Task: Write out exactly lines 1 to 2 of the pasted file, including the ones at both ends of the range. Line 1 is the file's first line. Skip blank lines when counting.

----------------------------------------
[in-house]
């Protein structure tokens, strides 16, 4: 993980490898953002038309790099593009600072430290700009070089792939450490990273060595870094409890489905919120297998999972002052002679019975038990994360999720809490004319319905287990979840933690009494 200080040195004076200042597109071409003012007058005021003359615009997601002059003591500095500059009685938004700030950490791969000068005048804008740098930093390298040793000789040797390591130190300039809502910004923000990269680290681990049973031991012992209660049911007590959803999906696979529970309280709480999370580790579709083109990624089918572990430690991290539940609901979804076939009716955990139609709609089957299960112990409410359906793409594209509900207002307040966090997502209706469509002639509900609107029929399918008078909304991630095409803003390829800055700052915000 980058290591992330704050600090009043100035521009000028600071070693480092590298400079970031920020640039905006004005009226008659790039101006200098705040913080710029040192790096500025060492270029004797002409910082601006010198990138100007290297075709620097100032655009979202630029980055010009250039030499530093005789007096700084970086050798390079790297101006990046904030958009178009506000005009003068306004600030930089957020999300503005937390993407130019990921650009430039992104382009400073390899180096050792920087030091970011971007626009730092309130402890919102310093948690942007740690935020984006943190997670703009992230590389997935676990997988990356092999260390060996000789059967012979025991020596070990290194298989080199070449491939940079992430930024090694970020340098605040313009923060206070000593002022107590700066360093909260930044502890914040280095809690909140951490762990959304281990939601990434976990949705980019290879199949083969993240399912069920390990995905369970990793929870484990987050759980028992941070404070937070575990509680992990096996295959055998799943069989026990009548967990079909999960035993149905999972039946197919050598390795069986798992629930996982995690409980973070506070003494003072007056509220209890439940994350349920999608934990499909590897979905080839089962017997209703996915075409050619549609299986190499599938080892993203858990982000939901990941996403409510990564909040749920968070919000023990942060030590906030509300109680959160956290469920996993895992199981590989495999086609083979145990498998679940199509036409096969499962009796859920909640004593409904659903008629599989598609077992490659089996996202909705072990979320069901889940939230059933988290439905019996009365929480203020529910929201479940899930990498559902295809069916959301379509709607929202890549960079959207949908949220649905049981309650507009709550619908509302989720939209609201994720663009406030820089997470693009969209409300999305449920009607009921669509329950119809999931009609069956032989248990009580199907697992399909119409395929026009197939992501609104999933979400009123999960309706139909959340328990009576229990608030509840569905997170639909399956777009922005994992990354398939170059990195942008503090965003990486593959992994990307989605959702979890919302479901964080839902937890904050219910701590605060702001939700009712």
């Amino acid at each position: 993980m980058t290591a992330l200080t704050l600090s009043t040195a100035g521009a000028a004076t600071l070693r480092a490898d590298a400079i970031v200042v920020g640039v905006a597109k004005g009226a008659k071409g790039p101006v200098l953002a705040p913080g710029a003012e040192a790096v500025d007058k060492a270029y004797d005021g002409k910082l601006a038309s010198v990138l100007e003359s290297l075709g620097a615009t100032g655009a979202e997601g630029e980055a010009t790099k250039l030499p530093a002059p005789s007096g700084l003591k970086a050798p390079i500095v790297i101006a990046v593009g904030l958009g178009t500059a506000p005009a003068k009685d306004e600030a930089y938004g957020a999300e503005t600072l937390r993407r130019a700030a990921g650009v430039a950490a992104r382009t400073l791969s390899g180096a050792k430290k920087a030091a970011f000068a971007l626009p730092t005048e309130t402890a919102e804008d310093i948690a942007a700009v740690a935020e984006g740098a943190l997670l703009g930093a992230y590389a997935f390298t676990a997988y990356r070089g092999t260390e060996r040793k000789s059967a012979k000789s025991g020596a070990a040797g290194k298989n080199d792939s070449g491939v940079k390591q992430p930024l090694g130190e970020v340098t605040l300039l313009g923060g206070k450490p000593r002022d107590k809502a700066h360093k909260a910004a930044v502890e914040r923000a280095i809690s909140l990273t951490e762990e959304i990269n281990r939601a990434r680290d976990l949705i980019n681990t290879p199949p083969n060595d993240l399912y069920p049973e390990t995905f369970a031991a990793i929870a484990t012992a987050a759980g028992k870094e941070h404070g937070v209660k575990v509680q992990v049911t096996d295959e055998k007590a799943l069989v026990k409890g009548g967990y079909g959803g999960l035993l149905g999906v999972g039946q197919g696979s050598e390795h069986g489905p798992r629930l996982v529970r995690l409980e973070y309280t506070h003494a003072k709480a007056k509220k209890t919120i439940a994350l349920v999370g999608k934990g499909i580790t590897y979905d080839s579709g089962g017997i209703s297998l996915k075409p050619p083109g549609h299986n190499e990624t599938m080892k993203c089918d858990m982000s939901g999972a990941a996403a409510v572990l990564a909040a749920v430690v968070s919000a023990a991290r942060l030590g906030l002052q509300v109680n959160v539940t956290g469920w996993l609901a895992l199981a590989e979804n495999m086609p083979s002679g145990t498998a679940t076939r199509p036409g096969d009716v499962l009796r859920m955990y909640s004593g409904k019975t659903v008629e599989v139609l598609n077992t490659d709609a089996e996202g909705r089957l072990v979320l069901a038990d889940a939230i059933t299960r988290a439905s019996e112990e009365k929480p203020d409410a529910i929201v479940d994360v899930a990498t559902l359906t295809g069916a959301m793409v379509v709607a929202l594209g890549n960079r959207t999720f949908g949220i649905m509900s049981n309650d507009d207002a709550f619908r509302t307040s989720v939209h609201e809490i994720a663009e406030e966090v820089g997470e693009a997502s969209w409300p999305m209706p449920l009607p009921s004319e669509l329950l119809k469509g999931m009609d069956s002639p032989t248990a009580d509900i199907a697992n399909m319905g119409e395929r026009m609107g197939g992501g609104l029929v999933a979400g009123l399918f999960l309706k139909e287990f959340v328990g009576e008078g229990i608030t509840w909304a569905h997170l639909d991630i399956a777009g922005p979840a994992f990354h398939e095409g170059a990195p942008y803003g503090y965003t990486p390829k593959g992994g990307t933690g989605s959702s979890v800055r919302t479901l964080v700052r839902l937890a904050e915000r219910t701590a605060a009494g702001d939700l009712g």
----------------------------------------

[in-house]
């Protein structure tokens, strides 16, 4: 993980490898953002038309790099593009600072430290700009070089792939450490990273060595870094409890489905919120297998999972002052002679019975038990994360999720809490004319319905287990979840933690009494 200080040195004076200042597109071409003012007058005021003359615009997601002059003591500095500059009685938004700030950490791969000068005048804008740098930093390298040793000789040797390591130190300039809502910004923000990269680290681990049973031991012992209660049911007590959803999906696979529970309280709480999370580790579709083109990624089918572990430690991290539940609901979804076939009716955990139609709609089957299960112990409410359906793409594209509900207002307040966090997502209706469509002639509900609107029929399918008078909304991630095409803003390829800055700052915000 980058290591992330704050600090009043100035521009000028600071070693480092590298400079970031920020640039905006004005009226008659790039101006200098705040913080710029040192790096500025060492270029004797002409910082601006010198990138100007290297075709620097100032655009979202630029980055010009250039030499530093005789007096700084970086050798390079790297101006990046904030958009178009506000005009003068306004600030930089957020999300503005937390993407130019990921650009430039992104382009400073390899180096050792920087030091970011971007626009730092309130402890919102310093948690942007740690935020984006943190997670703009992230590389997935676990997988990356092999260390060996000789059967012979025991020596070990290194298989080199070449491939940079992430930024090694970020340098605040313009923060206070000593002022107590700066360093909260930044502890914040280095809690909140951490762990959304281990939601990434976990949705980019290879199949083969993240399912069920390990995905369970990793929870484990987050759980028992941070404070937070575990509680992990096996295959055998799943069989026990009548967990079909999960035993149905999972039946197919050598390795069986798992629930996982995690409980973070506070003494003072007056509220209890439940994350349920999608934990499909590897979905080839089962017997209703996915075409050619549609299986190499599938080892993203858990982000939901990941996403409510990564909040749920968070919000023990942060030590906030509300109680959160956290469920996993895992199981590989495999086609083979145990498998679940199509036409096969499962009796859920909640004593409904659903008629599989598609077992490659089996996202909705072990979320069901889940939230059933988290439905019996009365929480203020529910929201479940899930990498559902295809069916959301379509709607929202890549960079959207949908949220649905049981309650507009709550619908509302989720939209609201994720663009406030820089997470693009969209409300999305449920009607009921669509329950119809999931009609069956032989248990009580199907697992399909119409395929026009197939992501609104999933979400009123999960309706139909959340328990009576229990608030509840569905997170639909399956777009922005994992990354398939170059990195942008503090965003990486593959992994990307989605959702979890919302479901964080839902937890904050219910701590605060702001939700009712």